Books are the quietest and most constant of friends; they are the most accessible and wisest of counselors, and the most patient of teachers. ~Charles W. Eliot

Thursday, October 6, 2011

You've got the whole world in your hands; the whole wide world

A dear member of my staff is going to crack up when she reads this post and she should know that her email yesterday inspired the topic. The topic is globalization.

In selecting middle and high schools for our children, Jeff and I made a point of listening to the way the different schools expressed their plans for integrating this notion into their curriculum and the consciousness of their students. In the earlier school years, the focus is more on teaching a child to participate in a world where they are not alone and not the center. In the upper grades, students start to get a more vivid picture of the global landscape and, hopefully, a sense of their place in it and the opportunities it presents them. Our children attend the Hewitt School and Riverdale Country School in New York City and we are impressed by the efforts both schools make to get kids thinking globally and acting both locally and globally.

Earlier this week, I attended a meeting at school with one of our daughters that represented one small step on our family's part to think and participate globally. We will be hosting a French exchange student for 10 days at the end of the month. Though we're a little bit nervous (okay, completely overwhelmed) and still have some planning to do, we are very excited. It would be nice if our children could develop a lifelong connection with our guest and we're certainly hoping they all become fast friends but there's more. As hosts, our children will need to be flexible and hospitable and we're happy to give them and us this chance to practice important interpersonal skills. We're also hoping this experience helps spark an interest in the world for our children or ignite a spark that's already there. We're hoping all three of our children will want to travel, see the world and actively participate in it as they get older. On a more local level, we'll also be connecting to our own community in a different way. We'll be sharing the American way of life with our visitor and engaging in experiential storytelling. We're told that they do not celebrate Halloween in France and that the children coming to visit are very excited to experience American Halloween. You can only imagine the theme decor we're considering!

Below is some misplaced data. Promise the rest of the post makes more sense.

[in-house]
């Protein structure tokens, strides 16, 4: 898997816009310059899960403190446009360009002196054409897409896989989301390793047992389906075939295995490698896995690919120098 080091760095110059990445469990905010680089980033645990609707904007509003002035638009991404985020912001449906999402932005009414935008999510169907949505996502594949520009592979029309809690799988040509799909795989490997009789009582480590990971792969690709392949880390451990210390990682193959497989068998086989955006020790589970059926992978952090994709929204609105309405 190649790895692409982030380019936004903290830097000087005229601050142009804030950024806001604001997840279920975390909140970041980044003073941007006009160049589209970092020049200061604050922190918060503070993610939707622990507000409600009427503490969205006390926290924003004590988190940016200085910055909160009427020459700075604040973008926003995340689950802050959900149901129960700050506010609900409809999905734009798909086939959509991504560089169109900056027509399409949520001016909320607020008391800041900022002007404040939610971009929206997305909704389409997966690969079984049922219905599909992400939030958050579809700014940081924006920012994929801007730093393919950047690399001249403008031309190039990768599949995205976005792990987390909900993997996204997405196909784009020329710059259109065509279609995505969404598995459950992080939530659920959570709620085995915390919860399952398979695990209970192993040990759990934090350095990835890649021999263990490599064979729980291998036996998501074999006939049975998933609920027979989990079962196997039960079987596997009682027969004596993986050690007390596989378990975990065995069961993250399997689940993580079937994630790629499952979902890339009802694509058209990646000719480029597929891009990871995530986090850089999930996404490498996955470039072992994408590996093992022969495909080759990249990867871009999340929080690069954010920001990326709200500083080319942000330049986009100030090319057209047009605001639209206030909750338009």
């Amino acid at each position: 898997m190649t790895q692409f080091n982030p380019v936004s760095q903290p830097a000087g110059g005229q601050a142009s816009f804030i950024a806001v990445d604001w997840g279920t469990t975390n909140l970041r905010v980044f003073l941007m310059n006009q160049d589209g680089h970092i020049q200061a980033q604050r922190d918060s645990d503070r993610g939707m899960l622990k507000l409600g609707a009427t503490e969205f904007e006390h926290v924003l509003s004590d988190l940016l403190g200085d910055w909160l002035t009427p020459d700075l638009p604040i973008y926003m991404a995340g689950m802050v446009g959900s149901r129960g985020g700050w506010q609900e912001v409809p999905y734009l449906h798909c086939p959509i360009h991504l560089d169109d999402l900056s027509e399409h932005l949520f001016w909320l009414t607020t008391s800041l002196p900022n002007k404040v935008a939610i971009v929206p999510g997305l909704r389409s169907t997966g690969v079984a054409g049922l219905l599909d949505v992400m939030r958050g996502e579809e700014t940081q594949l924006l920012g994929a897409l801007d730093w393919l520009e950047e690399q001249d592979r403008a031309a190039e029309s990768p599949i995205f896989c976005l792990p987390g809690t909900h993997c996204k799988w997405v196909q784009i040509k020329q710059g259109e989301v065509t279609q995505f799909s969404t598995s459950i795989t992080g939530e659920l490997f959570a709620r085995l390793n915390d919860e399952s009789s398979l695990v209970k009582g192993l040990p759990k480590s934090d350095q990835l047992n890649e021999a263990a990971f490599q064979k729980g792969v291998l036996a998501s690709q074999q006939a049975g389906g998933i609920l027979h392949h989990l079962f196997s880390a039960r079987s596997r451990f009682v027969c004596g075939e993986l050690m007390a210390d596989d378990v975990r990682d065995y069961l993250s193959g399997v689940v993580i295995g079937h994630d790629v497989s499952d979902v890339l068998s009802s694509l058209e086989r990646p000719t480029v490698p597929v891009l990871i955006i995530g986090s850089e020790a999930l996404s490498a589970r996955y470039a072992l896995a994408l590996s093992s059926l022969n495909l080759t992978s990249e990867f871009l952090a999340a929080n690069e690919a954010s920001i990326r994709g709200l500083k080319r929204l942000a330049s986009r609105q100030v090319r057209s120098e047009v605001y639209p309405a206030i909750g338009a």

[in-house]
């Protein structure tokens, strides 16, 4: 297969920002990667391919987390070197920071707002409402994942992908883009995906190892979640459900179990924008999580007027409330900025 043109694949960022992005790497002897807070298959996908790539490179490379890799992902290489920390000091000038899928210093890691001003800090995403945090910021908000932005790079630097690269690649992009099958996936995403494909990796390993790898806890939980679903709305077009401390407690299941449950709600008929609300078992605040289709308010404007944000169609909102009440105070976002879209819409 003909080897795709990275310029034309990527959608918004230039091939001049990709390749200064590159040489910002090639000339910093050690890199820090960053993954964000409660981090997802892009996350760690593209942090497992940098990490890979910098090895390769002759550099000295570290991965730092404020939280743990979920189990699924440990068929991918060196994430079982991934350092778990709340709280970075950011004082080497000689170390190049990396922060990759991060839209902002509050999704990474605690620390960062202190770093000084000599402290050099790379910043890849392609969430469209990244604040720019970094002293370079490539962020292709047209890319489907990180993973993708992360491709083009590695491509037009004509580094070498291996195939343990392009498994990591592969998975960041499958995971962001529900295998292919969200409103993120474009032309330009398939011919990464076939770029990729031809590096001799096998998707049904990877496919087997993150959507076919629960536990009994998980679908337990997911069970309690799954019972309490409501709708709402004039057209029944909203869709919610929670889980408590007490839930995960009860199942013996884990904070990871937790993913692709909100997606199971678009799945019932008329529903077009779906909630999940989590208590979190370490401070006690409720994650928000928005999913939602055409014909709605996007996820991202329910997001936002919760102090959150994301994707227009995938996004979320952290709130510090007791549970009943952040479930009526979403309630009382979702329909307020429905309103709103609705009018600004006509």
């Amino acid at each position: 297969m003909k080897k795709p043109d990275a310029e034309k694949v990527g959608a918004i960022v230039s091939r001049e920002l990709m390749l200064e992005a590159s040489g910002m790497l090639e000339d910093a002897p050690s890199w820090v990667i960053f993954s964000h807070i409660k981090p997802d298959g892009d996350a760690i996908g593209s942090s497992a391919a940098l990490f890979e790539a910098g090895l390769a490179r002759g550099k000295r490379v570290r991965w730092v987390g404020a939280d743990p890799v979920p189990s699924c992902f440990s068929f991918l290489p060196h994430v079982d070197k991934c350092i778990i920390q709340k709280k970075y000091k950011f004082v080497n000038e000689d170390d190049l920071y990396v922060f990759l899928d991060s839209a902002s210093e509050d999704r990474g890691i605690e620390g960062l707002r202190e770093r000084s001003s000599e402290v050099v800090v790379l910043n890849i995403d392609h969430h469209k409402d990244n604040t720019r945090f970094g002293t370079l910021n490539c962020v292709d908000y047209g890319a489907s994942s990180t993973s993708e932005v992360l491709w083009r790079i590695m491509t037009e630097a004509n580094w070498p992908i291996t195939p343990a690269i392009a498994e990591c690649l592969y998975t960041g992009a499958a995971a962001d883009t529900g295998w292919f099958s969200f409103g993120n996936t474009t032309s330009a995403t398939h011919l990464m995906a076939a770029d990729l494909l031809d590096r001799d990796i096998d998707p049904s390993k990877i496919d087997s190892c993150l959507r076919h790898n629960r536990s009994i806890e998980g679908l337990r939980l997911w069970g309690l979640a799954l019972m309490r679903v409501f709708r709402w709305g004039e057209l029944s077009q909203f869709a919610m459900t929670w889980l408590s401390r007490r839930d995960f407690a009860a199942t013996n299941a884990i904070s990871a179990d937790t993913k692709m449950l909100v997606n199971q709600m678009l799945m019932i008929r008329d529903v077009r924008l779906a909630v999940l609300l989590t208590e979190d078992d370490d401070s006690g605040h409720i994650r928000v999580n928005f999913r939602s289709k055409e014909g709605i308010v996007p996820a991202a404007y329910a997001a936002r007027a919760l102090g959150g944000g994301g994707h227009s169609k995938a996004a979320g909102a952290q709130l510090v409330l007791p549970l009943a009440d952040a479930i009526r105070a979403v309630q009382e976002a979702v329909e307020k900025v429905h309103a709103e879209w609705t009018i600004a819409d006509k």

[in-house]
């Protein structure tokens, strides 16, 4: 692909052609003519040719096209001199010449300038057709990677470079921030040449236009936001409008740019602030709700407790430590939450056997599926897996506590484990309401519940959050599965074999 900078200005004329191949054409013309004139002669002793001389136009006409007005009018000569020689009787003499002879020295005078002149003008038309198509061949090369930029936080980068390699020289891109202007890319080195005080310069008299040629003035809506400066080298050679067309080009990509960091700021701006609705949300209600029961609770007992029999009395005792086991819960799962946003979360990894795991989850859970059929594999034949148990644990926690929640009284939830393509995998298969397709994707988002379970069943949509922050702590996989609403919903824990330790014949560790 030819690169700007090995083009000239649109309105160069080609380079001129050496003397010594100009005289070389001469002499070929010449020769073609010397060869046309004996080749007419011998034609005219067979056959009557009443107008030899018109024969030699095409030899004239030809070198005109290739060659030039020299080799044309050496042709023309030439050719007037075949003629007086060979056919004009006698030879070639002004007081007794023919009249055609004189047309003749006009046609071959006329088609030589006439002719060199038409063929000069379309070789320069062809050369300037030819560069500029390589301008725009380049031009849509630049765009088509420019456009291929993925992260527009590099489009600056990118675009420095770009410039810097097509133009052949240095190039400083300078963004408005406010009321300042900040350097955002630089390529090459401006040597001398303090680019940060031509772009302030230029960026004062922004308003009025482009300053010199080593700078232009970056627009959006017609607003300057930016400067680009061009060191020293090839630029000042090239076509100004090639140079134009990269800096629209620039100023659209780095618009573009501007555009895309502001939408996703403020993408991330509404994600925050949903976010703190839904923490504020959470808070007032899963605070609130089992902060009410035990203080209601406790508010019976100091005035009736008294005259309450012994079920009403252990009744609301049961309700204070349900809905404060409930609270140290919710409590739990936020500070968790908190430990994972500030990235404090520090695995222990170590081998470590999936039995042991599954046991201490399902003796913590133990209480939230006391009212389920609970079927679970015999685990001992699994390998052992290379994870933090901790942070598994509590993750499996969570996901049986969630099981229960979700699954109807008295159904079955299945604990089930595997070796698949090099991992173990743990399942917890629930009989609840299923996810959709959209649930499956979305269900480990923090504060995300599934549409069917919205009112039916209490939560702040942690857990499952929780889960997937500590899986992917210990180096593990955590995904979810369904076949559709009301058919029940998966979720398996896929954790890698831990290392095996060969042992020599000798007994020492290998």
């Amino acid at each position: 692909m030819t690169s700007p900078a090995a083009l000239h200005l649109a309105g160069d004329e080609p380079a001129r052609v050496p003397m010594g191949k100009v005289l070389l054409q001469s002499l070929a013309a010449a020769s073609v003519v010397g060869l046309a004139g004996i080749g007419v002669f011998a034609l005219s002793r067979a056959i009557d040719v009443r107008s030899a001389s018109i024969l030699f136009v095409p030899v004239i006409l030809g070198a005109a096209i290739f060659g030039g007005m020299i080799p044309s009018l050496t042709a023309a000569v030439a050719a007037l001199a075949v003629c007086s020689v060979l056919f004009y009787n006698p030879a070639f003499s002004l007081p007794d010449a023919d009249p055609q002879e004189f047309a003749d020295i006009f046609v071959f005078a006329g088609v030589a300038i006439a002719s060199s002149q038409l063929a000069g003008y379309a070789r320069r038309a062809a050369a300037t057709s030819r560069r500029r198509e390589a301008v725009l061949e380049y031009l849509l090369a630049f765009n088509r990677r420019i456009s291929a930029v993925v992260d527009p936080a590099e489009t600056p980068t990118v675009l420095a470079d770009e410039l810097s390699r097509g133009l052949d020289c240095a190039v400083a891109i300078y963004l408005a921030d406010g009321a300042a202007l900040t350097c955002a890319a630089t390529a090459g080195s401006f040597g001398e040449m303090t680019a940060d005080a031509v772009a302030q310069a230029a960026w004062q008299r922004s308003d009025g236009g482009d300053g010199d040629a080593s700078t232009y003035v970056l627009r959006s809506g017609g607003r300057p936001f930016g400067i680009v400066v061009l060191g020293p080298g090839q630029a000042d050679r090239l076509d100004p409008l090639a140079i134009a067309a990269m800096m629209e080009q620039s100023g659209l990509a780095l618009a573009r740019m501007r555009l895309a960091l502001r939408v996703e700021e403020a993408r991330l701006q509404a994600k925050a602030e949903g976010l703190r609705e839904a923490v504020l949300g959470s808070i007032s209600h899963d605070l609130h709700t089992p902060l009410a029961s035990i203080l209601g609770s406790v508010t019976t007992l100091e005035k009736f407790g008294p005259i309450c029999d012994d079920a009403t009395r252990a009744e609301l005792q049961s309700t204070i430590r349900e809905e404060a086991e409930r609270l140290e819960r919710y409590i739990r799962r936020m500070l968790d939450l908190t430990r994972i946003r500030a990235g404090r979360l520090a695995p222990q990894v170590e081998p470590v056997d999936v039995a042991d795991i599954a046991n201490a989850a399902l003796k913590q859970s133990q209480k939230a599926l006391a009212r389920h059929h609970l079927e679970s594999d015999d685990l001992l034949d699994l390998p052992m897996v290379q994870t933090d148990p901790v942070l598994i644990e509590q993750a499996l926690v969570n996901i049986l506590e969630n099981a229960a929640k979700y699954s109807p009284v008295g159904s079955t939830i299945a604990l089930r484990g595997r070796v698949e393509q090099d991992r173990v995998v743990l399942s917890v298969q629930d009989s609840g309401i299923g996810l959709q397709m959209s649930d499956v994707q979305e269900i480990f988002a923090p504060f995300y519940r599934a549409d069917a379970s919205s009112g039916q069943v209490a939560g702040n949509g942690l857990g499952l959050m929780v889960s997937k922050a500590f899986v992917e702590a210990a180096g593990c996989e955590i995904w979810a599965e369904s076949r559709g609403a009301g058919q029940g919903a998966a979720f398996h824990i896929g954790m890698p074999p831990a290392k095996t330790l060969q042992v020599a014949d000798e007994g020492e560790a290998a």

In honor of the world, take a look at Matt Phelan's Around The World. In graphic novel format, Phelan tells the stories of Thomas Stevens, Nellie Bly and Joshua Slocum and their adventures as they traveled around the world. Their journeys all took place in the late 19th century and were inspired by Jules Verne's novel Around the World in 80 Days. Nellie Bly's tour was, in fact, a race against the very novel that set her story in motion. She was determined to travel the world in less than 80 days and was delayed by a request from Jules Verne himself for a visit when she came to town. The stories are fascinating and the illustrations are full of feeling, enabling  the reader to peer into the emotions of the intrepid explorers. This book publishes next week, on October 11, to be exact, and is a great addition to a global library. And when you're in the bookstore or trolling around Amazon on October 11, be sure to pick up a copy of Jarrett Krosoczka's new masterpiece, Ollie, the delightful and hysterically funny story of a purple elephant who just wants a place to call home and a family to love. Really, is that too much to ask?!

1 comment:

  1. Did you all see "the middle" episode with the exchange student ... ? sure the Shinders will be much better hosts...